Creative Writing Capstone
Synthesizing the range of soft and hard skills developed in programs offered by the Department of English is the senior capstone or thesis.
Students create a final artifact as both a testament to their accrued body of knowledge that also provides a portfolio of transferable skills bridging them into professional lives as writers, artists, scholars, editors, and content creators. We welcome conventional and multi-modal theses, as well as interdisciplinary projects facilitating double-majors.
The following offers a general guide for the scale and scope of a project a student might expect to complete. Ultimately, the expectations of projects are the purview of individual faculty mentors as is appropriate for the student’s field, area, or genre. Completion of the thesis project consists of three elements.
First, students need to complete the following course sequence in order to prepare, revise, and complete their project, earning a C- or better in all:
- In the Spring of Junior year, ENGW 305: Research Methods in English (4 credits)
- In the Fall of Senior year, ENGW 497: Senior Seminar in Creative Writing (2 credits)
- In the Spring of Senior year, ENGW 498: Senior Seminar in Creative Writing (2 credits)
Second, students develop, compose, and revise a project appropriate to their discipline under the mentorship of one or more faculty members in the English Department. The structures of mentorship vary by instructor and from year-to-year, depending on the number of students and faculty available. Please consult with the Department Chair.
Finally, students exhibit their work as part of a formal twenty-minute presentation to take place during the campus-wide Senior Projects Day, typically held the third week in April. Note that some projects may include performances or other elements disseminated in other venues and time in the academic calendar. Students are evaluated in this presentation by their mentor as well as by an outside faculty member.
There are two elements comprising the thesis for Creative Writing majors. Students develop a body of work in their selected genre of specialization, complemented by a critical introduction to that portfolio.
Projects may be multi-modal or mixed genre as approved by faculty. It is recommended that students complete the advanced workshop in their selected form before pursuing that capstone:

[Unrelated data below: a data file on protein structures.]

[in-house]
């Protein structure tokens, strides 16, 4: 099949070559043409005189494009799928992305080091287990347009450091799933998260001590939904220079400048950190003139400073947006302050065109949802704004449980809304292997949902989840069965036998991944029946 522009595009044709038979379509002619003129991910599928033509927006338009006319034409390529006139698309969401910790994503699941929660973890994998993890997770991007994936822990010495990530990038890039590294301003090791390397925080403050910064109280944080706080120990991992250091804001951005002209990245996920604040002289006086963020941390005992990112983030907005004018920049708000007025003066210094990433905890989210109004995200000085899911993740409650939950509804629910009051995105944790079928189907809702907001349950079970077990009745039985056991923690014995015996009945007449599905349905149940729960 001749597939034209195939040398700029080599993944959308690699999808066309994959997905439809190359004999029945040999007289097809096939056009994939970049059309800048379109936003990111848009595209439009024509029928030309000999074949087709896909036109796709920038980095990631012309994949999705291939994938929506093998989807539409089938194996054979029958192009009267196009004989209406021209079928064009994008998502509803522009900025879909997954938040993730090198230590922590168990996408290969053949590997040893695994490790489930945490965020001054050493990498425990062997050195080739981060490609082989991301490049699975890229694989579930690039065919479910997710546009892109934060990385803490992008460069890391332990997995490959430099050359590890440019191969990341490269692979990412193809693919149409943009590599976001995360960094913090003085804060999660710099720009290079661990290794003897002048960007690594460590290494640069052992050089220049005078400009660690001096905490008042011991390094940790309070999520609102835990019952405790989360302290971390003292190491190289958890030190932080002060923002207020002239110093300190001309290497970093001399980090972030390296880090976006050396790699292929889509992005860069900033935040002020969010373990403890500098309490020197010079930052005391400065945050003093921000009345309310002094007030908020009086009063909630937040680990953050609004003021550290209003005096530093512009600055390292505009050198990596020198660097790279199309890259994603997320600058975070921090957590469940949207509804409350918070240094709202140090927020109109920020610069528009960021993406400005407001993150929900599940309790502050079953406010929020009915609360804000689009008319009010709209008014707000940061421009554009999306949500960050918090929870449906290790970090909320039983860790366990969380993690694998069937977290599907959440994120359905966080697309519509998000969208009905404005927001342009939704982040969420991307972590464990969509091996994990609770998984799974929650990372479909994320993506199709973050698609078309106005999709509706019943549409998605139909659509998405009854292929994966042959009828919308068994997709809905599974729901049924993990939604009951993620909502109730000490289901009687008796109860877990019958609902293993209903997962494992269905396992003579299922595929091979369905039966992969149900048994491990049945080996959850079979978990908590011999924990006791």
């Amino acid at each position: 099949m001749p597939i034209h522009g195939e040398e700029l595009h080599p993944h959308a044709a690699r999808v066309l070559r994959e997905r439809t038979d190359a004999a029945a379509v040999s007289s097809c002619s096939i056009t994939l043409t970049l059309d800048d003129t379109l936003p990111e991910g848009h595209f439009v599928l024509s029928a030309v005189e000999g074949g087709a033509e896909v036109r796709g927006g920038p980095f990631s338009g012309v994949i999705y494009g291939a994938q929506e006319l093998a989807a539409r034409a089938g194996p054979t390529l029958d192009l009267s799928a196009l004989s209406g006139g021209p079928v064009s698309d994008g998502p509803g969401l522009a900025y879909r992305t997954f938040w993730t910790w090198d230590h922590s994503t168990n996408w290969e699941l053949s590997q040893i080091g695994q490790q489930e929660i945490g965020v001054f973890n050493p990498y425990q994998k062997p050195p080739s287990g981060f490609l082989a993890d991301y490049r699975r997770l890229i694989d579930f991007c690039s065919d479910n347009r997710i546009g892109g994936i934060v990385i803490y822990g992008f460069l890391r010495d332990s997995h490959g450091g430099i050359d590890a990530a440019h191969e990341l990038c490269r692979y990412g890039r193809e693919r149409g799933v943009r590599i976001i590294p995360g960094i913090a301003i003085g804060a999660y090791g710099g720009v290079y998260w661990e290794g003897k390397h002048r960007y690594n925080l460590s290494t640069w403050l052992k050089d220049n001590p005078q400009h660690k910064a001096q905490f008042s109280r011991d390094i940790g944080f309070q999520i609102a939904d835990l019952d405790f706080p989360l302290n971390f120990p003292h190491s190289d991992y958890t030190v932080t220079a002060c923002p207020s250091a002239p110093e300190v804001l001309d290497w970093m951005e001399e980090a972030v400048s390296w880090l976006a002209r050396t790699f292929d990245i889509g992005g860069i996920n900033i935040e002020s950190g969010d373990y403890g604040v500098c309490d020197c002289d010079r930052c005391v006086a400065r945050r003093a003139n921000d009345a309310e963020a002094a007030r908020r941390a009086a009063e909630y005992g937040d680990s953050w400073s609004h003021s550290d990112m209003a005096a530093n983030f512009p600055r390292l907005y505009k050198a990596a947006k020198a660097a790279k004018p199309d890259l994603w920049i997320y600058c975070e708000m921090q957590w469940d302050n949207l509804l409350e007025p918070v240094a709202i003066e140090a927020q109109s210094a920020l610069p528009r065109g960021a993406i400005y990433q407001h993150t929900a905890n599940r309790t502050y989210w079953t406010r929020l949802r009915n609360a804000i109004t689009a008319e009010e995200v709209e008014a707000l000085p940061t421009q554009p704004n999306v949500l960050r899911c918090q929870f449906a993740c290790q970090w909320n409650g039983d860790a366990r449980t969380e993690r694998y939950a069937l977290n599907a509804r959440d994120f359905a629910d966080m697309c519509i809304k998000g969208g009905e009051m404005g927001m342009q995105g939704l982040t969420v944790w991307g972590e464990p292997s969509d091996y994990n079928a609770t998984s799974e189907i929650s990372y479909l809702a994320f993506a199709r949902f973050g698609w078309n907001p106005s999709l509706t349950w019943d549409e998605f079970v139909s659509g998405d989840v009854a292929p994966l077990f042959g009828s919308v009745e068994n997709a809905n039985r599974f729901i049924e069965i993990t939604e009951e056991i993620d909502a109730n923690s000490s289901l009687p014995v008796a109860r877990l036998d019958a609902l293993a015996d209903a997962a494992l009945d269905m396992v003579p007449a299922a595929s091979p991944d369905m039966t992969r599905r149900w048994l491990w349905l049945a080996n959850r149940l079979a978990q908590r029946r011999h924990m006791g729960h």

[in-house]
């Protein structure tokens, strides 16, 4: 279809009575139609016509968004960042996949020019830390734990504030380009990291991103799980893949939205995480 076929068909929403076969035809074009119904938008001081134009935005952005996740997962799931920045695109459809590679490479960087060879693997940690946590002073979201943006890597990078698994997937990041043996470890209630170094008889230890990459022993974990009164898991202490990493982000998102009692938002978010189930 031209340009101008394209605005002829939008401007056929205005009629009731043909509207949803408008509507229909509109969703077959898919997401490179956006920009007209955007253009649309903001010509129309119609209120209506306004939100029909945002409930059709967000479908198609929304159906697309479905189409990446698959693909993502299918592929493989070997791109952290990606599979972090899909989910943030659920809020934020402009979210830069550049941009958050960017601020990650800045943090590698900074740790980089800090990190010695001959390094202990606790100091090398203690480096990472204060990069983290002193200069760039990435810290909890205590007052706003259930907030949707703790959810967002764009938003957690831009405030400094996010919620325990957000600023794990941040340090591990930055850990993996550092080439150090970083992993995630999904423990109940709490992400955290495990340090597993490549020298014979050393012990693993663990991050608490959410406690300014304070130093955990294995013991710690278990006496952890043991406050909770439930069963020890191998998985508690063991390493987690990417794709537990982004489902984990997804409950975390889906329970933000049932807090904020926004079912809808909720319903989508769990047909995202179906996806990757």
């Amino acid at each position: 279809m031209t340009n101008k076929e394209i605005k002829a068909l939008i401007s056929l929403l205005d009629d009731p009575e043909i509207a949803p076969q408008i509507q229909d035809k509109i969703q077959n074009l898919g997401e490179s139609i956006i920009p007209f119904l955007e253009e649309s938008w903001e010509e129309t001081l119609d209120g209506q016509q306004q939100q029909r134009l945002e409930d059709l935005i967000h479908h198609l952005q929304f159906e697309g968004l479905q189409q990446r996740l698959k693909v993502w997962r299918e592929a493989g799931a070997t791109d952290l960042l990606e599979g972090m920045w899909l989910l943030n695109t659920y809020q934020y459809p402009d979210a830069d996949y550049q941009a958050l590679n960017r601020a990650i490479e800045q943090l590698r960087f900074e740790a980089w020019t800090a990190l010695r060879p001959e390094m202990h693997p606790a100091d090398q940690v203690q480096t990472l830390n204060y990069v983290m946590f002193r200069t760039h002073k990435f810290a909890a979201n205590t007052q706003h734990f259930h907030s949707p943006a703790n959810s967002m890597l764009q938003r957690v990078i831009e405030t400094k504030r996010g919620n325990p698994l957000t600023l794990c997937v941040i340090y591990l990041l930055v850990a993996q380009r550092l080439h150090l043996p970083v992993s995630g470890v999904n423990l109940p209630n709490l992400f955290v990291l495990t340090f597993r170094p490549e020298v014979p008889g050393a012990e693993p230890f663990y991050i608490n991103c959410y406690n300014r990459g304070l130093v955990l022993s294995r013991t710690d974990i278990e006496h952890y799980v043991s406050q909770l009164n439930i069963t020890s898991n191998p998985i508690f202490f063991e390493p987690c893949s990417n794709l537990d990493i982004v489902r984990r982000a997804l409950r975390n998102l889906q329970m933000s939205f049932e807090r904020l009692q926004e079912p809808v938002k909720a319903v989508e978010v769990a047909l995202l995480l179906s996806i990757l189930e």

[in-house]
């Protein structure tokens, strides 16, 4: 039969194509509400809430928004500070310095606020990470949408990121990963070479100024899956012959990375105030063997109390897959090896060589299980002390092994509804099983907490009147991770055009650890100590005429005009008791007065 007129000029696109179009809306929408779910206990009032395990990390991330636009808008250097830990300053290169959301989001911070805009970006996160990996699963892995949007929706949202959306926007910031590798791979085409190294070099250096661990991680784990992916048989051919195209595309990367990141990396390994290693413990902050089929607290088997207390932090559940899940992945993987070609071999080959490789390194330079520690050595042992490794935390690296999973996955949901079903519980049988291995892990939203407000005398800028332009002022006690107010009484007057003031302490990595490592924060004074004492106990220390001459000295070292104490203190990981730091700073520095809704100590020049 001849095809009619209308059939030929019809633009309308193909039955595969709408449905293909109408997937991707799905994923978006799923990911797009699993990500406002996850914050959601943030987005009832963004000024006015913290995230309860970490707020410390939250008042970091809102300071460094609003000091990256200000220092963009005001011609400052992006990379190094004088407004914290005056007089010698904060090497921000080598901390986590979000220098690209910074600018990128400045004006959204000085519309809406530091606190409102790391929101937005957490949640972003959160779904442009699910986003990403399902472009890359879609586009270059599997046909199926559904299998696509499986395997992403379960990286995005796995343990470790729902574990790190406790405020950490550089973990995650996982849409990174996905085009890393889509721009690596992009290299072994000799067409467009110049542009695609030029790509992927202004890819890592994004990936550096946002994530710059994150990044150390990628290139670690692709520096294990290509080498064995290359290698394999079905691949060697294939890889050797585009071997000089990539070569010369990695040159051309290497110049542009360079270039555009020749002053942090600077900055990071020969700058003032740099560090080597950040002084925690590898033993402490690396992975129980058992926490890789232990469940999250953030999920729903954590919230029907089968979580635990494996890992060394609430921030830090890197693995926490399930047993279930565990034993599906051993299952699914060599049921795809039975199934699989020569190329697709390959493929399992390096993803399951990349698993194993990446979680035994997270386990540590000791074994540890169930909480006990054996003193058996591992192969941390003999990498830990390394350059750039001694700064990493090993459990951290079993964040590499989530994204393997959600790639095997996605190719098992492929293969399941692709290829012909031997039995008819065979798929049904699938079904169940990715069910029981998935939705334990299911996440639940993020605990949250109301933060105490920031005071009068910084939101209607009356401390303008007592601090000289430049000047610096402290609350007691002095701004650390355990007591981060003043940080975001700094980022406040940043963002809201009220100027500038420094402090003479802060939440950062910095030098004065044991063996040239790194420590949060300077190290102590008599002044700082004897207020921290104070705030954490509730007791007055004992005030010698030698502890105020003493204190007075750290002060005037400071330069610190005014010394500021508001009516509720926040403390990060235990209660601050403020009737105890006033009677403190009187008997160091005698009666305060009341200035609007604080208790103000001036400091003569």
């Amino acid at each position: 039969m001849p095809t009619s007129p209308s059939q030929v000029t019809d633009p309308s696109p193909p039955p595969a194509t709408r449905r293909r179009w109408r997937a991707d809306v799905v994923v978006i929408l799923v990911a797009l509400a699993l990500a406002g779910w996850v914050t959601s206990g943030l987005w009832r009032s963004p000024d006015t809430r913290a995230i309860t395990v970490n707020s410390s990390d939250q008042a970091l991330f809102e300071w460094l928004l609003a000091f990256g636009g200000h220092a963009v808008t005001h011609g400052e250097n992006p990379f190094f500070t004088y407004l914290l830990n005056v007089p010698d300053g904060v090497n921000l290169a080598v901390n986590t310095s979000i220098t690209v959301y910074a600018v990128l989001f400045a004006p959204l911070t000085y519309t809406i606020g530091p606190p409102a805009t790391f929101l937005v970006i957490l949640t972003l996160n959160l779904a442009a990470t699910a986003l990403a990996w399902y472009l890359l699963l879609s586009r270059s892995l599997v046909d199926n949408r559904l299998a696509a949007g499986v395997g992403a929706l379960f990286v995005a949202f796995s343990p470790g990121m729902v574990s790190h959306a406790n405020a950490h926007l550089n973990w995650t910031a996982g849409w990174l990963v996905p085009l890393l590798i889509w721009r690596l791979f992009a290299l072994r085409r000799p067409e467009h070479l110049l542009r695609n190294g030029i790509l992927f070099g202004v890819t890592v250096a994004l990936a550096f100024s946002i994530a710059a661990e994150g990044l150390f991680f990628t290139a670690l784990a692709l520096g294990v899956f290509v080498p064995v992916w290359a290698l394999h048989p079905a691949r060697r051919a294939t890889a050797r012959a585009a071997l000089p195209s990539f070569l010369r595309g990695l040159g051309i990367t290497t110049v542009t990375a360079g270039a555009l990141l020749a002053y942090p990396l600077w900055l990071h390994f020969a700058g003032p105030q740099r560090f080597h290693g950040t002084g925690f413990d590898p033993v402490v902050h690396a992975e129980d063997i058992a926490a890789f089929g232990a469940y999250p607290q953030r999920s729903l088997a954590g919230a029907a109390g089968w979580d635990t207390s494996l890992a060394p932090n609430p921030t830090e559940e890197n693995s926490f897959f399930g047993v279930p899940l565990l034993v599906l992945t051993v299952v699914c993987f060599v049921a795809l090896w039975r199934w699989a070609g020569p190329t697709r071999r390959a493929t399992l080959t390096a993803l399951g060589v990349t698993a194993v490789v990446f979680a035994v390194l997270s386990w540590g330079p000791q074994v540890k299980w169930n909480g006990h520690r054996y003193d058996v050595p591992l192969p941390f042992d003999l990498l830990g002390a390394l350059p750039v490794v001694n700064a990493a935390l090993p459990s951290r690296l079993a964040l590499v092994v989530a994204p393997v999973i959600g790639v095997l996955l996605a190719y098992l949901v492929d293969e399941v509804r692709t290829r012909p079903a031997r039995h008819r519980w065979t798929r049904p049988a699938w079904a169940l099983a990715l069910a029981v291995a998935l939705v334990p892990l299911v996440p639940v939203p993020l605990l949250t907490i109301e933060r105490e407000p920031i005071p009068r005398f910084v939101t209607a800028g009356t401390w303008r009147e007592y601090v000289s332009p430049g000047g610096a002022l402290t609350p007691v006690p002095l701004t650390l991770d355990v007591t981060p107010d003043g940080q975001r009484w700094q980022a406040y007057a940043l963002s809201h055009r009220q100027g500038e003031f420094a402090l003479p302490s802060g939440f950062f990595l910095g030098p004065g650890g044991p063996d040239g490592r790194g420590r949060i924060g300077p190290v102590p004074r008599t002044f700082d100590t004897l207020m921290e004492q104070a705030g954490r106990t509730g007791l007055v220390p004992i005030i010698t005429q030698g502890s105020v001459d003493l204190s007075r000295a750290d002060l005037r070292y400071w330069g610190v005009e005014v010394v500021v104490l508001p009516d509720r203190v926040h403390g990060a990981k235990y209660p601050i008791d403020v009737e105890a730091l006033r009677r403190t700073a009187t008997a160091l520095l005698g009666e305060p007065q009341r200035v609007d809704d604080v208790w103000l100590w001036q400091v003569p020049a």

Drama. Devise, compose, and arrange one or more staged readings of approximately 70 to 90 pages. These may take the form of a stage play, screenplay (film), teleplay (television episodes), or multi-modal performance-based work. These projects are done in collaboration with Theatre or Media Arts faculty where students must have taken THEA 380 and/or MEDA 332, and have approval in advance from the relevant department chairs.
Poetry. Compose a selection of approximately 10 to 15 interrelated pieces. Length will vary. To demonstrate coherence of the collection, this thesis might comprise work sharing a technique or metrical form, respond to a specific archive, or engage with a central, specific theme or question.
Prose. Compose approximately 30 pages of narrative prose as either a single work, or as two or more interrelated pieces. These include creative non-fiction essays (1 to 3 pieces), the prospectus and first chapter of a novel, fully-contained novella, or short story collection (2 to 3 interrelated pieces).
Like the critical edition project for the Literature major, all creative writing capstones need be accompanied by a critical introduction of approximately 10 pages including, but not limited to, the following elements:
- Situate the artifact, draft, or extract within the larger project or final genre.
- Rationale of work’s participation in discrete aspect of contemporary literary marketplace, including unique and salable intervention.
- Project professional venues for future dissemination (presses, magazines, et cetera).
- Describe thematic, formal, and/or ideological concerns of the work as a whole.